Managing flystrike risk
The online woolgrower tool Flyboss can help develop a plan tailored to each individual sheep enterprise. This tool was developed by AWI, the Sheep CRC and industry partners, with the latest information on how to:
- Reduce the risk of flystrike through management and breeding
- Treat flystrike outbreaks
- Slow the development of blowfly chemical resistance
- Check flystrike risk and optimise treatment time
- Compare management systems for flystrike control tools
- Use the Products List for more information on fly and lice chemical treatments, their cost, withholding periods and export slaughter intervals
- Develop a blowfly resistance management strategy tailored to your property
- Use the WoolRes tool to assess the risk of chemical residues in the wool clip
Lice are estimated to cost the Australian sheep industry $125 million per year, although this figure was mostly likely higher in the decade to 2010.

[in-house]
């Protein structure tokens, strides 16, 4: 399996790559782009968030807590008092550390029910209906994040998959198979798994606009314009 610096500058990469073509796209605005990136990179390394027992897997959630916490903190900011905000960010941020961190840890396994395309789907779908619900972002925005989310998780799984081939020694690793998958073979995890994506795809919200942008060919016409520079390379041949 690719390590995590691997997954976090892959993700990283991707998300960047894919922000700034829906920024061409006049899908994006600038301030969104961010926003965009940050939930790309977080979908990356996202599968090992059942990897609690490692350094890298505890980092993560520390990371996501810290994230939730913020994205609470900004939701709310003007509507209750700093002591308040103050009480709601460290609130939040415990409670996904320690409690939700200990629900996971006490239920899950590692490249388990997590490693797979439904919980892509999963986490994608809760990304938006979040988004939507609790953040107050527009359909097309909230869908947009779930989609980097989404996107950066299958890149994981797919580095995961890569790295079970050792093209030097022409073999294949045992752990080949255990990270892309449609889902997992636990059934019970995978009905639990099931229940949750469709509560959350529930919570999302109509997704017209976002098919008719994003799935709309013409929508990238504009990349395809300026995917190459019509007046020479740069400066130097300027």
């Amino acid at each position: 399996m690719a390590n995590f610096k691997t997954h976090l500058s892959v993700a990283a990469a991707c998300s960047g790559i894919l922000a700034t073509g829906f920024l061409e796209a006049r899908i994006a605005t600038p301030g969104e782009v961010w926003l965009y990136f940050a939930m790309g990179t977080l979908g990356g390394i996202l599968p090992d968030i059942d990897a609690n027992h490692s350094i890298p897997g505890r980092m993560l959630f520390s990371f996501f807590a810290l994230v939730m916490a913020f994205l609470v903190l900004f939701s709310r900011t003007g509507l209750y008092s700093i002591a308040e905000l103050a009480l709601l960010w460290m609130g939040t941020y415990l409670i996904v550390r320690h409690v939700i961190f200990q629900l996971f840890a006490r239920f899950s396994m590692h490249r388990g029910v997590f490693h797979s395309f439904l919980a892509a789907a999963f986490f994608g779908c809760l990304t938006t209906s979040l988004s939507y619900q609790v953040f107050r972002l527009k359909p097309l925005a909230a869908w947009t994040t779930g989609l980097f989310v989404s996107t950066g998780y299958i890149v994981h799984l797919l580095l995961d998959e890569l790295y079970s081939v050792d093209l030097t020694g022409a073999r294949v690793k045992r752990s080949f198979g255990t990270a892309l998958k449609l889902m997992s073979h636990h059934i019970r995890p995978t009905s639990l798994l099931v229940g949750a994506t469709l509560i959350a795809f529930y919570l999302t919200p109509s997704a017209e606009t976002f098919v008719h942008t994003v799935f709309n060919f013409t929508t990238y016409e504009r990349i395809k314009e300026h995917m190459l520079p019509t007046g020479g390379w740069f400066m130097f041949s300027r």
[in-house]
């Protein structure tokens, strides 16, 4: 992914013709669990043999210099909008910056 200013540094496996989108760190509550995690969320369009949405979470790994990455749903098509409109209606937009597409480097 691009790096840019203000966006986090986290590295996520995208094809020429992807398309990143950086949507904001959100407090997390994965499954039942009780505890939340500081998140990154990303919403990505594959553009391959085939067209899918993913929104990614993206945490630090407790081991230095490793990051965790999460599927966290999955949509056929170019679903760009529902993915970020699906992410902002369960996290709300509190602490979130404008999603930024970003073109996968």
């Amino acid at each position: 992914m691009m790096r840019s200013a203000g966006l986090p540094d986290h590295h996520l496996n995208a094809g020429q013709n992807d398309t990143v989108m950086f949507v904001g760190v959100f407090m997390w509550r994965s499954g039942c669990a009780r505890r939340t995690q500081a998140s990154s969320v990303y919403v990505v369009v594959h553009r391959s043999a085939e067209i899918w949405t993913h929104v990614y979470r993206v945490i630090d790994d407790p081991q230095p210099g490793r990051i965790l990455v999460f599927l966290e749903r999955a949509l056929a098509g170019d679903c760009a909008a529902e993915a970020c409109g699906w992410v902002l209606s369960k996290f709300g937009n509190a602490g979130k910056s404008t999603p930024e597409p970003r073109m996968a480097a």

For many woolgrowers, lice control relies on a best practice approach to chemical choice and application to remove an infestation, and good flock management to prevent reinfestation.
The management of lice on-farm is underway against a backdrop of:
- Gradual development of resistance to chemicals by insects. Resistance to the synthetic pyrethroids is wide-spread resistance, and there is known resistance to diflubenzuron and triflumuron
- Spreading of chemical resistance amongst flocks
- Pressure on fabric manufacturers and retailers to scrutinise processors' use of chemicals
- Increased scrutiny of the on-farm environment
- Increasing scrutiny of on farm health and safety
- Increasing scrutiny of animal welfare